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GOES-13, known as GOES-N before becoming operational, is an American weather satellite which forms part of the US National Oceanic and Atmospheric Administration's Geostationary Operational Environmental Satellite system. On April 14, 2010, GOES-13 became the operational weather satellite for GOES-EAST.[1] It was replaced by GOES-16 on December 18, 2017[2] and on January 8, 2018 its instruments were shut off and it began its three-week drift to an on-orbit storage location at 60 degrees west longitude, arriving on January 31. It will remain there as a backup satellite in case one of the operational GOES satellites has a problem.[3]

GOES-N spacecraft is lowered onto the payload adapter.jpg
GOES-N during processing
Mission typeWeather satellite
OperatorNOAA / NASA
COSPAR ID2006-018A
SATCAT no.29155
Mission duration10 years
Spacecraft properties
Spacecraft typeGOES-N series
Launch mass3,133 kilograms (6,907 lb)
Power2300 watts
Start of mission
Launch date24 May 2006, 22:11:00 (2006-05-24UTC22:11Z) UTC
RocketDelta IV-M+(4,2)
Launch siteCape Canaveral SLC-37B
Orbital parameters
Reference systemGeocentric
Longitude60° West
Semi-major axis42,163.0 kilometres (26,198.9 mi)
Perigee altitude35,768.5 kilometres (22,225.5 mi)
Apogee altitude35,817.3 kilometres (22,255.8 mi)
Period1,436.1 minutes



Launch of GOES-13

GOES-N was launched aboard a Boeing Delta IV-M+(4,2) rocket, flying from Space Launch Complex 37B at the Cape Canaveral Air Force Station. The launch occurred at 22:11:00 GMT on 24 May 2006.[4]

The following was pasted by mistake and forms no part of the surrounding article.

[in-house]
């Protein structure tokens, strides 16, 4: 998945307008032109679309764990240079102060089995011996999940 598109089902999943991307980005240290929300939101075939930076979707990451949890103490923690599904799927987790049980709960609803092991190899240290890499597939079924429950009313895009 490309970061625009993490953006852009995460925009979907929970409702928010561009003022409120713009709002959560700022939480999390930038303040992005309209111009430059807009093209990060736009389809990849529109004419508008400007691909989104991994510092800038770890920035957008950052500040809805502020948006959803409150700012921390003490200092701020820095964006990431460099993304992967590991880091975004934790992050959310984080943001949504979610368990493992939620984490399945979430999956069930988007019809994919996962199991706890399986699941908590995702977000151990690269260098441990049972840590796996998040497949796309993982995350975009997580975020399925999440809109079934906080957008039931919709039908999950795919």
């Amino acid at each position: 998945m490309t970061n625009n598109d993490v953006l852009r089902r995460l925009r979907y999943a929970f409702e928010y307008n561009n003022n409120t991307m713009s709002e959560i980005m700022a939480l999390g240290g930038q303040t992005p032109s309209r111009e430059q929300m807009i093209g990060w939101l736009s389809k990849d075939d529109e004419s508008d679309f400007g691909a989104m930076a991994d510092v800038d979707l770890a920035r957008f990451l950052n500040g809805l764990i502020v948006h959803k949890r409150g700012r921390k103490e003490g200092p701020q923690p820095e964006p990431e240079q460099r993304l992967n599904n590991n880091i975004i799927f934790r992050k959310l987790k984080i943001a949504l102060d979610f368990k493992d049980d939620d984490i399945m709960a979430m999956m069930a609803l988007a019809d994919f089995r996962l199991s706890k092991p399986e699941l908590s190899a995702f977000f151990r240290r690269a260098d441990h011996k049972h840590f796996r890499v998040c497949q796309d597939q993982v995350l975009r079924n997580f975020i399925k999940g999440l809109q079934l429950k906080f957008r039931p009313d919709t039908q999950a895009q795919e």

The launch had been delayed significantly due to a number of issues. First, it had been scheduled to fly on a Delta III,[5] but after three consecutive failures on its first three flights, the Delta III was cancelled, with GOES launches being transferred to the Delta IV. Further delays were caused after the previous Delta IV launch, the maiden flight of the Heavy configuration, suffered a partial failure.[6] Then, two launch attempts in August 2005 were scrubbed, the second attempt just four minutes and twenty six seconds prior to liftoff.[7]

After these launch attempts, the rocket's flight termination system batteries expired, requiring replacement.[8] A strike by workers at Boeing subsequently pushed the launch back to May 2006.[9]


At launch, the satellite had a mass of 3,133 kilograms (6,907 lb), and an expected operational lifespan of ten years, although it carries fuel for longer.[10] It was built by Boeing, based on the BSS-601 satellite bus,[11] and was the first of three GOES-N series satellites to be launched. It is currently in a geostationary orbit at a longitude of 60° West.[12][13][14]


In December 2007, it was called up to provide coverage of the east coast of the United States during an outage of GOES-12 due to a thruster leak. After the problem with GOES-12 cleared, it resumed operations, and GOES-13 was deactivated again. It was also briefly activated in mid May 2009, when GOES-12 developed another thruster problem, however it did not need to take over operations, and was deactivated by the end of the month. In April 2010, GOES-13 replaced GOES-12 as GOES-East at 75° West.[15] GOES-13 served actively as GOES-East from April 2010 to December 2017.

In December 2017, GOES-16 replaced GOES-13 as GOES-East.[2] On December 14, 2017, GOES-13 direct GVAR was disabled. GOES-13 GVAR and LRIT were relayed through GOES-14 until January 8, 2018, at which time the GOES-13 GVAR relay through GOES-14 GVAR was disabled. GOES-13 ceased transmitting data on January 8 and began drifting to its storage location at 60 degrees west on January 9, arriving there on January 31.[16] GOES-13 will remain at 60°W as a backup satellite, in case one of the operational GOES satellites malfunctions.[3] US regulations stipulate that at retirement, geostationary satellites must be boosted into a graveyard orbit at least 300 km (190 mi) higher than the geostationary altitude of 35,786 km (22,236 mi).[17]


In December 2006 GOES-13 observed a solar flare so intense it damaged its Solar X-ray Imager (SXI).[18]